Autism is a pervasive developmental disorder, and not a disease. Children with autism have difficulty with social interaction, language acquisition, and communication. Boys and girls with autism struggle to interact with their surroundings. The emotions necessary for close relationships are impaired in autistic children.
Autism is a difficult disorder to diagnose. Shy, socially awkward children may have mild autism. Severe autism leaves children unable to care for themselves and lead independent lives. As a diagnosis of autism labels a child for life, doctors are often hesitant to apply such labels to boys and girls with mild symptoms.
Autism in Children and Infants
Child autism symptoms may be present from birth. In other cases, children may develop at a normal rate until they are two or three years old. Their verbal and social skills then regress, and autism symptoms develop.
Children with autism avoid eye contact and do not babble and coo like other infants. They have difficulty learning to talk, and may not talk until after their second birthday. Babies with autism may reject cuddling and physical contact. Learning, attention, and sensory disorders are common in autistic children.
Prevalence of Child Autism in Boys and Girls
Child autism can affect both boys and girls. The prevalence of autism is much higher in boys than girls. Boys are four times more likely than girls to develop the disorder.
Increasing Child Autism Prevalence
Child autism prevalence rates are difficult to determine, in part because many doctors are unwilling to apply life-long labels to young children. Mild cases of the disorder may be assigned other diagnostic labels.
According to the Autism Society of America (ASA), anywhere between 500,000 to 1,500,000 Americans suffer from autism.
Autism prevalence is rising. Statistics from the U.S. Department of Education indicate that autism prevalence is increasing by ten to seventeen percent a year, leading the ASA to predict a prevalence of four million by 2020.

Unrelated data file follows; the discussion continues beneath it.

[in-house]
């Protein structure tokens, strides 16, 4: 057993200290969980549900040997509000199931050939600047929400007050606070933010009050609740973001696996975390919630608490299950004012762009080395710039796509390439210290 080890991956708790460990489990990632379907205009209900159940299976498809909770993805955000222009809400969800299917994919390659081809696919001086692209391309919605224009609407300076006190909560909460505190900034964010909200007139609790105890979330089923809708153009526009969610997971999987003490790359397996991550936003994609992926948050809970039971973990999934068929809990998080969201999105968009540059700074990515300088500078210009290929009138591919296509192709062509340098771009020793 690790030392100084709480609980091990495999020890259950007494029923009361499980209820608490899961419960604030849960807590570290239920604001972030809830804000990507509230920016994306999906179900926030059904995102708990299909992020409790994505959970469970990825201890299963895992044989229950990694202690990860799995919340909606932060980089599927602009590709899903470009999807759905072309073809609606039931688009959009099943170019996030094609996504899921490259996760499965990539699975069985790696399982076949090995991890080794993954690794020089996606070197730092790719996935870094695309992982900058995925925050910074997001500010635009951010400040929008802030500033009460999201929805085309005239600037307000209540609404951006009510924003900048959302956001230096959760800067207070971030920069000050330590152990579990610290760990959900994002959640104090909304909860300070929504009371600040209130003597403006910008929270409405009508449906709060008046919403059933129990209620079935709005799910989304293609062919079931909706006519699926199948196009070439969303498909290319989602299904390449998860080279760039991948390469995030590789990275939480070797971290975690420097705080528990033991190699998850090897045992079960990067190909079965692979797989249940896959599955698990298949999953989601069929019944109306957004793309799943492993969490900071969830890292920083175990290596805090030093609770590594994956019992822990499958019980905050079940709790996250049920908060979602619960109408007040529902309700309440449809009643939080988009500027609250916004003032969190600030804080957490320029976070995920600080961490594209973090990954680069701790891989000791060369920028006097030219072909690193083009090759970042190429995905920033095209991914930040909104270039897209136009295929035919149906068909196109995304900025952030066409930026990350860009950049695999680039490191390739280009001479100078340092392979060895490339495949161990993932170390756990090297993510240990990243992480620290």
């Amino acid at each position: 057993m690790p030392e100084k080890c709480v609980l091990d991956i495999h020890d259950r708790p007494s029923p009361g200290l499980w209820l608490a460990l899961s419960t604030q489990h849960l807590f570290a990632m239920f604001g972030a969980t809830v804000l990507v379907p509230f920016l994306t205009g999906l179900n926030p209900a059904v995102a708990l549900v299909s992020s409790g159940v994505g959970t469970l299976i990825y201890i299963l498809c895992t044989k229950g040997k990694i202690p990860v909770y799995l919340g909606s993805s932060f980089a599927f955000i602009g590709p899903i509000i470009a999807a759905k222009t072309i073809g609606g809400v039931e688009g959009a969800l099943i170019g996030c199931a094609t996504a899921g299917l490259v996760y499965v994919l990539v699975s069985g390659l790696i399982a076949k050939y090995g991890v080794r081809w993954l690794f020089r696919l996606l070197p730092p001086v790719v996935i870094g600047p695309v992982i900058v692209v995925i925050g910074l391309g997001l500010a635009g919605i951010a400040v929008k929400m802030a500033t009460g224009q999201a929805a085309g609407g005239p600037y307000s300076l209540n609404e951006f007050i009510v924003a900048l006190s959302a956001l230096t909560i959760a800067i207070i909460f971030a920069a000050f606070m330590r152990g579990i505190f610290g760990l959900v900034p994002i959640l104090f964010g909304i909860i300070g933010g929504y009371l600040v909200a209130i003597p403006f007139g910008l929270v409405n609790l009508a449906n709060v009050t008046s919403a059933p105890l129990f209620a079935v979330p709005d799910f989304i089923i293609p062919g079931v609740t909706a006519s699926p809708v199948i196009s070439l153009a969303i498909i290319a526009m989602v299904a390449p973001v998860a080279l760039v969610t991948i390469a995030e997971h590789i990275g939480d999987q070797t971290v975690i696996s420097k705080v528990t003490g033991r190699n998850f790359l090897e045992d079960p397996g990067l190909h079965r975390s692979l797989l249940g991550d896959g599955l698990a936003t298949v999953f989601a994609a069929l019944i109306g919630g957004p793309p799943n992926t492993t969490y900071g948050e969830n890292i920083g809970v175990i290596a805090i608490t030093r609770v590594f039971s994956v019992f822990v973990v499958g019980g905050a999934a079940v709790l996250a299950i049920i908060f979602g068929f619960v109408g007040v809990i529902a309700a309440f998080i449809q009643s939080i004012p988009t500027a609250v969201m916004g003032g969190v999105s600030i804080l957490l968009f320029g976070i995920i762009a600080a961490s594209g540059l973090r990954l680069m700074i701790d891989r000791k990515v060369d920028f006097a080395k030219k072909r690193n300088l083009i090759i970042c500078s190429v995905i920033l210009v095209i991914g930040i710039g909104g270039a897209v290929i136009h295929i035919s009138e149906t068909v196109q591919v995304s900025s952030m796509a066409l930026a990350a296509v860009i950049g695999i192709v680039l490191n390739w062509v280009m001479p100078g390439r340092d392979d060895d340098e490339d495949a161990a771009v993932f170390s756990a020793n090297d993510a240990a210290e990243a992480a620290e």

Autism prevalence is not influenced by race, culture, or geographic location. Incidence rates are the same internationally.
Asperger’s and Pervasive Developmental Disorder
Child autism is a pervasive developmental disorder, or PDD. PDD labels cover a range of autism-like disorders. If autism is suspected, but the symptoms are mild, Asperger’s syndrome may be the cause. Children with Asperger’s syndrome have impaired social skills and difficulty with social relationships. However, the language delays common to autism are not present, and the children possess average to above average intellectual abilities.
Child Autism Myths
Misunderstandings about child autism abound. Popular thought labels children with autism as choosing to act the way they do, and is equally likely to apply “bad parent” labels to autistic children’s parents. Neither of these labels is true. Autism is not the result of poor parenting, nor are the children affected simply being “stubborn,” or “lacking discipline.”
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Connecticut Center for Health. (nd). Information on autism. Retrieved October 14, 2003, from www.connecticutcenterforhealth.com/autism.html.
Dunlap, E., Bunton-Pierce, M. (1999). Autism and autism spectrum disorder (ASD). [ERIC EC Digest #E583]. Retrieved October 14, 2003, from ericec.org/digests/e583.html.
Grandin, T. (1998). Frequently asked questions about autism. Retrieved October 14, 2003, from www.autism.org/temple/faq.html.
National Dissemination Center for Children with Disabilities. (1998). Pervasive developmental disorders. Retrieved October 3, 2003, from www.nichcy.org/pubs/factshe/fs20txt.htm#define.